The detention of the five asylum seekers purportedly pursuant to the policy in the EIG was unlawful because it failed to give effect to article 2(n) and article 28. Kambadzi confirmed the majority’s decision and so they remitted the cases for assessment of the amount of damages. 


For the Home Secretary, it remained Sir James Eadie QC’s point of departure during his submissions to the Justices of the Supreme Court that to construe “law” to mean only statute and legislation bizarrely diverges from the strict and longstanding view of the Strasbourg Court that for the purposes of deprivation of liberty and article 5 of the ECHR the meaning of “law” goes well beyond statute. He also argued that Chapter 55 of the EIG was itself built around a body of case law that respected that tradition, something that the CJEU inevitably followed in detention cases. 

He further relied on the earlier case of Nouazli [2016] UKSC 16 where the Supreme Court upheld Hardial Singh and dismissed a complaint that it is no answer to lack of legal certainty that the national courts interpret the measures compatibly with EU law. Lord Clarke held that Safir (C-118/96, [1999] QB 451), a tax case which was not concerned with detention, provided no basis to suppose that EU law requires more in this particular context than the ECHR. He instead preferred the point made by the Home Secretary that the Hardial Singh limitations form part of what has been clearly accepted by European courts as meeting the requirements imposed by law. Thus, Sir James submitted, that the Hardial Singh principles are “compatible” with EU law while simultaneously arguing that interpreting “law” to mean only statute would produce very serious ramifications for the domestic regime putting it at risk. 

He argued that nothing in Al Chodor suggests that “law” within the meaning of article 2(n) means anything other than the meaning of the word in the Strasbourg case law. Indeed, if anything, paragraphs 41, 42, 43 and 44 of Al Chodor confirm this analysis (according to Sir James at least).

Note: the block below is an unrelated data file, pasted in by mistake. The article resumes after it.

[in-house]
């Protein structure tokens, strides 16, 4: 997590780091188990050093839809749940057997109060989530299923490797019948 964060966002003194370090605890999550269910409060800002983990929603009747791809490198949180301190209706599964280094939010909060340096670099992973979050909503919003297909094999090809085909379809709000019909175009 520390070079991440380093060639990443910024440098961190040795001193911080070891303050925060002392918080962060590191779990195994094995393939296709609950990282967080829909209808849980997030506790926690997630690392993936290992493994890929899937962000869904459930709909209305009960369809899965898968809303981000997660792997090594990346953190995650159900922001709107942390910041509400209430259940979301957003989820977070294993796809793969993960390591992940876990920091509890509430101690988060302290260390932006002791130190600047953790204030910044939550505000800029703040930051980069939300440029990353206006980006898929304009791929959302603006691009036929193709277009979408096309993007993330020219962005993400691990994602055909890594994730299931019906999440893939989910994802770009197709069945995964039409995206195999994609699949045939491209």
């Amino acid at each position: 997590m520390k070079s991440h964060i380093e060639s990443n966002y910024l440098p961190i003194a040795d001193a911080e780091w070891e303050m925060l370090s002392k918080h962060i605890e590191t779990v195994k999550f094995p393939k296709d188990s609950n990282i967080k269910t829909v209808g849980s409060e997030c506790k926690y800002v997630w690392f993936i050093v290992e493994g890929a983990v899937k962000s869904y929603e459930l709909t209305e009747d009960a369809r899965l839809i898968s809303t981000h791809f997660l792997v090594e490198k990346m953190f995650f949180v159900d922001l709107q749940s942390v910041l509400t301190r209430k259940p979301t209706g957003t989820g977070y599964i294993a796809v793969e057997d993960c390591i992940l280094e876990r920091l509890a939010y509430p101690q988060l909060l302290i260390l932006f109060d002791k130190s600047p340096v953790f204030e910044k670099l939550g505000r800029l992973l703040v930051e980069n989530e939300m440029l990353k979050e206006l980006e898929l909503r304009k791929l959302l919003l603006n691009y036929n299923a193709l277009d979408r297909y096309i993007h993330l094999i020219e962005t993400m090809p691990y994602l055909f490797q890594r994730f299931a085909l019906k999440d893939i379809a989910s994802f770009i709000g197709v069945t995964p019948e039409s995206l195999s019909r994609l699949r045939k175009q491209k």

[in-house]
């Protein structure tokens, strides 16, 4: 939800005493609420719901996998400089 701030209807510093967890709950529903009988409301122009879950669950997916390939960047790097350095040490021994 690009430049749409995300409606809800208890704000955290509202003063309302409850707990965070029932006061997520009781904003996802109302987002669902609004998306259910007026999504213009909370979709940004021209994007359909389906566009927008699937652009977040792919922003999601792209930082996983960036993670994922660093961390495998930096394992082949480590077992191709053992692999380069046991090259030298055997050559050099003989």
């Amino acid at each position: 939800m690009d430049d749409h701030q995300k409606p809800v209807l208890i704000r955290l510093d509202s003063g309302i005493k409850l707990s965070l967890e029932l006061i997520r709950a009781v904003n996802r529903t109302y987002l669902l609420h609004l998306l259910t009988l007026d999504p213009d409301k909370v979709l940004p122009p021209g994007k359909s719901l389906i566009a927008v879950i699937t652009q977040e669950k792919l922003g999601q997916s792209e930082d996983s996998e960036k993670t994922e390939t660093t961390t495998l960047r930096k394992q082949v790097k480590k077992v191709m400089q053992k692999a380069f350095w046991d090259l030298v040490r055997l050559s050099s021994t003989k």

However, the weakness of this neat argument was exposed during the hearing when Lord Wilson questioned Sir James on Mr Fordham QC’s rival position that policy, such as Chapter 55 of EIG, is not binding and can be departed from (which is “quite a big point” in Lord Wilson’s opinion). Lady Hale was quite intrigued that the power of detention under immigration legislation is very broad. It is constrained by the Hardial Singh principles which are established independently by judicial decision, and the policy is a means to implement those principles. Her Ladyship also observed that in distinction to VM v United Kingdom [2019] ECHR 312 (which the Home Secretary invoked) the rules were not a product of the implementation policies of the actual detainer (as in the present case) but were the product of an Act of Parliament and case law. Therefore, despite the superficially attractive arguments made on behalf of the Home Secretary, Lady Hale asked:

Might there not be a distinction between rules which are set out by Acts of Parliament, statutory instrument or the courts and policies which are derived from the actual detainer?

Notably, in July 2019, the Home Office wholly rejected the UK Parliament Human Rights Committee’s important recommendation to impose a 28-day time limit on immigration detention. The Chair of the Committee, Harriet Harman reminded the Home Office that “immigration detention is arbitrary, unfair and breaches human rights” and that it is characterised by repeated detention and release which “shows that it must be reformed” because of its indefinite nature. 

The European Union Withdrawal Act 2018 specifically excludes from retained EU law (i) the principle of supremacy of EU law in relation to future enactments or rule of law, (ii) the Charter of Fundamental Rights except insofar as rights are replicated in instruments of retained EU law anyway, and (iii) the Francovich (C-6/90 and C-9/90, EU:C:1991:428) state liability principle of EU law – which was later extended to all cases of infringement by Factrotame – for acts or omissions arising after exit day or not litigated within two years of Brexit (31 October 2019 on the present footing).

If the Supreme Court upholds the reasoning espoused by Etherton MR and Jackson LJ, then no doubt will remain that the Home Office has been detaining thousands of asylum seekers unlawfully in very costly immigration removal centres scattered across the UK. The Human Rights Committee’s report records that between 2012 and 2017 the Home Office has paid £21 million in damages for unlawful detention claims and the annual detention costs for the year ending March 2018 were £108 million, or £87.7 per day per detainee, and almost half of the 24,700 people entering immigration detention in 2018 had sought asylum in the UK at some point during their stay.

About Asad Ali Khan, BA, MSc, MA, LL.B (Hons), LL.M

Senior Partner, Khan & Co, Barristers-at-Law
This entry was posted in Article 5, Asylum, CFR, CJEU, Court of Appeal, Detention, ECHR, European Union, Judicial Review, Lady Hale, UKSC and tagged , , , , , , , . Bookmark the permalink.